As boxing’s most talented fighter, Floyd Mayweather Jr. has a weakness. It’s plagued him since his father — today still his trainer — first taught him how to hook off the jab as a child. It’s plagued him in every training camp, in all of his nearly 50 pro fights, and is likely to be an issue in his bout against Manny Pacquiao here tomorrow, despite what Mayweather’s cornermen say.
“He has all the problems in the world with his hands,” says Miguel Diaz, a veteran cutman who wrapped Mayweather’s hands and worked with him for five year after the boxer turned pro in 1996. Diaz, who currently works for Pacquaio, has been working corners in boxing for so long he’s also wrapped the hands of the other fighters in the famous Mayweather boxing family: his father Floyd; his uncle-slash-trainer Roger; his uncle-slash-former trainer Jeff.
“They all have the same hands, and the same problems,” Diaz says. He has a theory as to why. “They didn’t have enough calcium as babies. Their bones did not grow strong.”
While Mayweather is taller than Pacquiao, and has a bigger frame and a five-inch advantage in reach, the size of the fighters’ hands are roughly the same, says Diaz. The key elements of the hand — the knuckles, the bones, the wrist — are each critical in the impact of a boxer’s punch, and determine what kind of treatment and equipment a cornerman uses. For years, to treat boxers that had weak hands, Diaz says he and other cornermen would use a syringe before the fight and inject Novocain into their hands to numb any pain. But in recent years, he’s stopped. Current state guidelines forbid the use of Novocain.
“It shows up in your pee-pee,” he says.
Still, fighters and the cornermen that service them find other solutions.
“I use a medicine from Mexico,” Rafael Garcia, the longtime private cutman and hand-wrapper of Mayweather Jr., told me the other day, before the final press conference. Diaz is a throwback in boxing, growing up in Argentina as a fighter and working corners in the States since the early 1970s. But cornermen Rafael Garcia is a living museum, having learned to box in the 1940s, and working the corners of champions like Roberto Duran and Alexis Arguello. Garcia is in his mid-80s and came out of retirement to work the corner of Mayweather, a cut of whose monumental fight purse goes to his corner.
“He loves me, and I love him,” Garcia said of his relationship with Mayweather.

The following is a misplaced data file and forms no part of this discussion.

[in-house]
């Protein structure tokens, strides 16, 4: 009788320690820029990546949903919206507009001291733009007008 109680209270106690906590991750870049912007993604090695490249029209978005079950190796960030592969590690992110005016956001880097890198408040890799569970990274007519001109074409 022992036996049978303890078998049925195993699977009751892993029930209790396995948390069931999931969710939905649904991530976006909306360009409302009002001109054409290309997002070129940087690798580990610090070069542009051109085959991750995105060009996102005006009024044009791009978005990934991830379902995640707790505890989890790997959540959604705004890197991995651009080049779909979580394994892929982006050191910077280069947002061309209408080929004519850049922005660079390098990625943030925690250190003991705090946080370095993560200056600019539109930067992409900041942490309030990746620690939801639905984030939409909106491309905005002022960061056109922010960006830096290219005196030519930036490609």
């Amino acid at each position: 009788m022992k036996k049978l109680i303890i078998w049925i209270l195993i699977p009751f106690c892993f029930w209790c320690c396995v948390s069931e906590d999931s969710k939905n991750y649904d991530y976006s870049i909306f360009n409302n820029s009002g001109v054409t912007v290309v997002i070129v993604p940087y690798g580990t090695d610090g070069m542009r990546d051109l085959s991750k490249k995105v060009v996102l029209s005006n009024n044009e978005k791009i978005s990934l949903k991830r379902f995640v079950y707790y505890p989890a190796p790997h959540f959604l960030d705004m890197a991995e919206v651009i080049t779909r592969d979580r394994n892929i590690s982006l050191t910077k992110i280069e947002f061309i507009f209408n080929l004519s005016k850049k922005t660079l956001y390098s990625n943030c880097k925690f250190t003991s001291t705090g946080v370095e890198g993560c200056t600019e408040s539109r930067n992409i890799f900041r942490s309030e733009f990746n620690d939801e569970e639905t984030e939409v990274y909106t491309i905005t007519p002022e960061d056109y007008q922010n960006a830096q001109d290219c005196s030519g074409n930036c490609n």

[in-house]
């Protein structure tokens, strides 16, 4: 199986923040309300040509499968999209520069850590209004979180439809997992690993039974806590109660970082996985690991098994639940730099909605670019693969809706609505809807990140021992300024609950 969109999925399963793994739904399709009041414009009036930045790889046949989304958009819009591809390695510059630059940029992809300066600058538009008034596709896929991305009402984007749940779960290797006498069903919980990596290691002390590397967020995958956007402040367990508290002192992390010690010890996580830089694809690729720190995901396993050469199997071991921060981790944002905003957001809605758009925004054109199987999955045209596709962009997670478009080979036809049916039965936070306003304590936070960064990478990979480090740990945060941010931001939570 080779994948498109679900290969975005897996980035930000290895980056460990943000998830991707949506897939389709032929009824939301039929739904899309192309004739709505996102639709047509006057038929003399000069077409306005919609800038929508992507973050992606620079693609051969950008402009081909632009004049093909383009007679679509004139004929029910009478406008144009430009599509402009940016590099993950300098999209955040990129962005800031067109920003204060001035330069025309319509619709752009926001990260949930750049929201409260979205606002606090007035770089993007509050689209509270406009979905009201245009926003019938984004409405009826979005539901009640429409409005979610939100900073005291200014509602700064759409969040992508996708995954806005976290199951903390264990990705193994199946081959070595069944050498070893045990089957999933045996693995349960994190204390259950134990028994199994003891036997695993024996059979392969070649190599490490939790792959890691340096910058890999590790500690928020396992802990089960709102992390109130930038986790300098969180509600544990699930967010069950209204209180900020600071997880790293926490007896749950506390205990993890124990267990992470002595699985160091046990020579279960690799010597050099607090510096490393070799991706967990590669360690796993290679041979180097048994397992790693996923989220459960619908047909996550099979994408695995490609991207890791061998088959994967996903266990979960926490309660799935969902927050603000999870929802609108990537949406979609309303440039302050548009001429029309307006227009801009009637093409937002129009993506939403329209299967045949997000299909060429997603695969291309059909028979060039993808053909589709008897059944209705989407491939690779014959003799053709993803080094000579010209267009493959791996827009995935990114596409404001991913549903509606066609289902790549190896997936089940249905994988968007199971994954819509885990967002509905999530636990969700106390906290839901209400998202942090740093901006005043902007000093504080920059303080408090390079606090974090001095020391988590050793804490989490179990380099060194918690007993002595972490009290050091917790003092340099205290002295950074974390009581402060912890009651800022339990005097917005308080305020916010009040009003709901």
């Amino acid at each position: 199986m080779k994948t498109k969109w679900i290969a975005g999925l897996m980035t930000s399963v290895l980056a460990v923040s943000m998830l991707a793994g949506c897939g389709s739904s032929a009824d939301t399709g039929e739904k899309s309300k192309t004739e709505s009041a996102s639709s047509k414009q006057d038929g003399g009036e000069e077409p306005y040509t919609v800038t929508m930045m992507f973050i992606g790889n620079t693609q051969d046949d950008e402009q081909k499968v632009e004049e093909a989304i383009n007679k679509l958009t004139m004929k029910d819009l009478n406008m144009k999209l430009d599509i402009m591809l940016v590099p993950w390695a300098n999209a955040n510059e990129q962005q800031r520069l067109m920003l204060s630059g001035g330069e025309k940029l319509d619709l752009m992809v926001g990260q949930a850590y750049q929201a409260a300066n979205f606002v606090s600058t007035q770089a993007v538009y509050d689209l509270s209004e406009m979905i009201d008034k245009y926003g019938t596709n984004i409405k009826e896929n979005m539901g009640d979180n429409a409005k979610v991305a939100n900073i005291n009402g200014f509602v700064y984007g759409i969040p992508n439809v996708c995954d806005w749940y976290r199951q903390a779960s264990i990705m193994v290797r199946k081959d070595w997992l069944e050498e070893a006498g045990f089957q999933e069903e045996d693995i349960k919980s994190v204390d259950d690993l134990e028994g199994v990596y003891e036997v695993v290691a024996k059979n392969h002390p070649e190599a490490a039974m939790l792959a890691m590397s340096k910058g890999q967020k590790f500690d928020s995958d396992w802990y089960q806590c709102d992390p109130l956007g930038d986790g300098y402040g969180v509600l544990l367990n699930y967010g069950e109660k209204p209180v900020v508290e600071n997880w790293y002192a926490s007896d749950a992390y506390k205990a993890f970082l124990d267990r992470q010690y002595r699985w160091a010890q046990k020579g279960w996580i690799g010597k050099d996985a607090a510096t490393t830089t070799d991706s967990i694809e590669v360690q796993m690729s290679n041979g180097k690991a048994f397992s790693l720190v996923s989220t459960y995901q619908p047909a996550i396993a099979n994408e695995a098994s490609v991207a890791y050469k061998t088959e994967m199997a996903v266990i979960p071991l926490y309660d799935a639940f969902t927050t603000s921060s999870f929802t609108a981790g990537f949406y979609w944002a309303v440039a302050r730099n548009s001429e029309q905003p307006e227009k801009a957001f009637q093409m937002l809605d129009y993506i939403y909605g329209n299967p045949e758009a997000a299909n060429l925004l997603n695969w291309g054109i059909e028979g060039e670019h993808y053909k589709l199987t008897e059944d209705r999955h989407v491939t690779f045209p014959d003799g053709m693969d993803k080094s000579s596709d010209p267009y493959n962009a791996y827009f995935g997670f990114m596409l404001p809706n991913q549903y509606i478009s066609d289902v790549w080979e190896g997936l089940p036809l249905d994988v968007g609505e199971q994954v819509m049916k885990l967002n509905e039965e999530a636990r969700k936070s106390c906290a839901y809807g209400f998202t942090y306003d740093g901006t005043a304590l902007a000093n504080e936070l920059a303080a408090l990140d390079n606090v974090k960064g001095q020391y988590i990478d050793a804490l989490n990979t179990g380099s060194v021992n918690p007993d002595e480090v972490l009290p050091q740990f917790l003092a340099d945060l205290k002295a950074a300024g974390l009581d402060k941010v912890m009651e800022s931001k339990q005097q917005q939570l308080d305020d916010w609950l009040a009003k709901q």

But the Mexican medicine he uses on Mayweather’s hands. What is it?
“I can’t tell you,” he said.
Does he administer it by injection? A cream? A pill?
Garcia would not say. He’s not likely to wrap Mayweather’s hands on fight night, though. While Mayweather is notoriously unpredictable, often changing roles of camp members at the last minute, he’s tapped a new member of his team, Bob Ware, to wrap his hands for the fight.
Ware does not come out of boxing’s history books, which is what Mayweather likes about him. Instead of wrapping hands using methods of the past, Ware, who works in Mayweather’s gym here in Las Vegas, has said he’s modernized the practice by locating more advanced sources for the only materials a cornerman can legally use to wrap hands, gauze and adhesive tape. Like Garcia, Ware has been loath to reveal his secrets.
Asked by a local reporter where he sourced his gauze, Ware was mum. Asked what made the cloth so special, Ware would say only the cloth was “a conforming gauze.” Whatever that means.
The wrapping of hands is likely to become an issue before the fight. Freddie Roach, the trainer of Pacquiao, told me he believes Mayweather’s corner uses too much gauze to build his hand wraps, and Roach has not only requested commission officials to review the gauze they will be using, but also Mayweather’s boxing gloves. Custom built by Grant, one of the last companies to make boxing gear in the States, the gloves that Mayweather wears are designed to protect his hands. The interior of the glove is made from foam, which softens the shock of blows.
Pacquaio doesn’t have problems with his hands. The gloves he uses are made by Cleto Reyes, a Mexican company that still uses horsehair in their padding. Instead of protecting the knuckles, Reyes’s gloves expose the knuckles, resulting in a harder punch. The horse-hair is malleable. Through the fight, the horse hair moves around inside the glove, conforming around the knuckle bone — and resulting in a harder punch. Throughout his career, Pacquaio has benefited from healthy hands. His knockout percentage is nearly 60 percent, compared to Mayweather’s 55 percent. In general, for their respective weights, Pacquiao punches harder. But in recent years, both Mayweather and Pacquaio have struggled to knock out opponents like they once did. With his fragile hands, Mayweather is forced to be more economical with his punches, and is one of the most accurate punchers in history.
“The knockout doesn’t come from the hands,” Diaz says. “The knockout comes from the head. The knockout comes when you are not afraid to be knocked out.” Only with the commitment of exposing yourself to a counterpunch can a boxer ground himself, anchor his feet into the canvas, swivel at the hips, and throw a fearless punch. Only then, he says, can the knuckles truly be felt.